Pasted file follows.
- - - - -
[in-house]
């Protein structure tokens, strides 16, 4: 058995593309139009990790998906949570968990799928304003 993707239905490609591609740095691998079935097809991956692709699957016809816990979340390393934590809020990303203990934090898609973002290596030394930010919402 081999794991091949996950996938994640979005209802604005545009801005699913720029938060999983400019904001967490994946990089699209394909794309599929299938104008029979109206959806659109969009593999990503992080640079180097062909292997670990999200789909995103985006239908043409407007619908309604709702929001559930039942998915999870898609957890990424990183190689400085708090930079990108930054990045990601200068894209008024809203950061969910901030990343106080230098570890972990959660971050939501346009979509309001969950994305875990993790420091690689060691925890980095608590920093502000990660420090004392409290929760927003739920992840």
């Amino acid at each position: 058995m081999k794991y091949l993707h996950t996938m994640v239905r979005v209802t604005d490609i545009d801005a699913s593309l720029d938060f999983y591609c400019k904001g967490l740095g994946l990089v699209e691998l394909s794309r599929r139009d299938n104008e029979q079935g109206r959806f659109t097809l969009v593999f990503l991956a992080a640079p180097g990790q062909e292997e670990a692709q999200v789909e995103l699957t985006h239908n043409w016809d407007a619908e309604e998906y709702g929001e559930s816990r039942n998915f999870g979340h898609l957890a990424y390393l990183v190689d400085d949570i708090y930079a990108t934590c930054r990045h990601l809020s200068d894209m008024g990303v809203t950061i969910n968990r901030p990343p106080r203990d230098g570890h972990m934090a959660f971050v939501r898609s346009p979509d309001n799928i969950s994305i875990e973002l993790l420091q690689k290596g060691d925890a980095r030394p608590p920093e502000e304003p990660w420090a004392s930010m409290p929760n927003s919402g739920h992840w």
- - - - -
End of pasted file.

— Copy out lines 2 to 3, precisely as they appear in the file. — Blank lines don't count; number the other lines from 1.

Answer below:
């Protein structure tokens, strides 16, 4: 058995593309139009990790998906949570968990799928304003 993707239905490609591609740095691998079935097809991956692709699957016809816990979340390393934590809020990303203990934090898609973002290596030394930010919402 081999794991091949996950996938994640979005209802604005545009801005699913720029938060999983400019904001967490994946990089699209394909794309599929299938104008029979109206959806659109969009593999990503992080640079180097062909292997670990999200789909995103985006239908043409407007619908309604709702929001559930039942998915999870898609957890990424990183190689400085708090930079990108930054990045990601200068894209008024809203950061969910901030990343106080230098570890972990959660971050939501346009979509309001969950994305875990993790420091690689060691925890980095608590920093502000990660420090004392409290929760927003739920992840």
């Amino acid at each position: 058995m081999k794991y091949l993707h996950t996938m994640v239905r979005v209802t604005d490609i545009d801005a699913s593309l720029d938060f999983y591609c400019k904001g967490l740095g994946l990089v699209e691998l394909s794309r599929r139009d299938n104008e029979q079935g109206r959806f659109t097809l969009v593999f990503l991956a992080a640079p180097g990790q062909e292997e670990a692709q999200v789909e995103l699957t985006h239908n043409w016809d407007a619908e309604e998906y709702g929001e559930s816990r039942n998915f999870g979340h898609l957890a990424y390393l990183v190689d400085d949570i708090y930079a990108t934590c930054r990045h990601l809020s200068d894209m008024g990303v809203t950061i969910n968990r901030p990343p106080r203990d230098g570890h972990m934090a959660f971050v939501r898609s346009p979509d309001n799928i969950s994305i875990e973002l993790l420091q690689k290596g060691d925890a980095r030394p608590p920093e502000e304003p990660w420090a004392s930010m409290p929760n927003s919402g739920h992840w």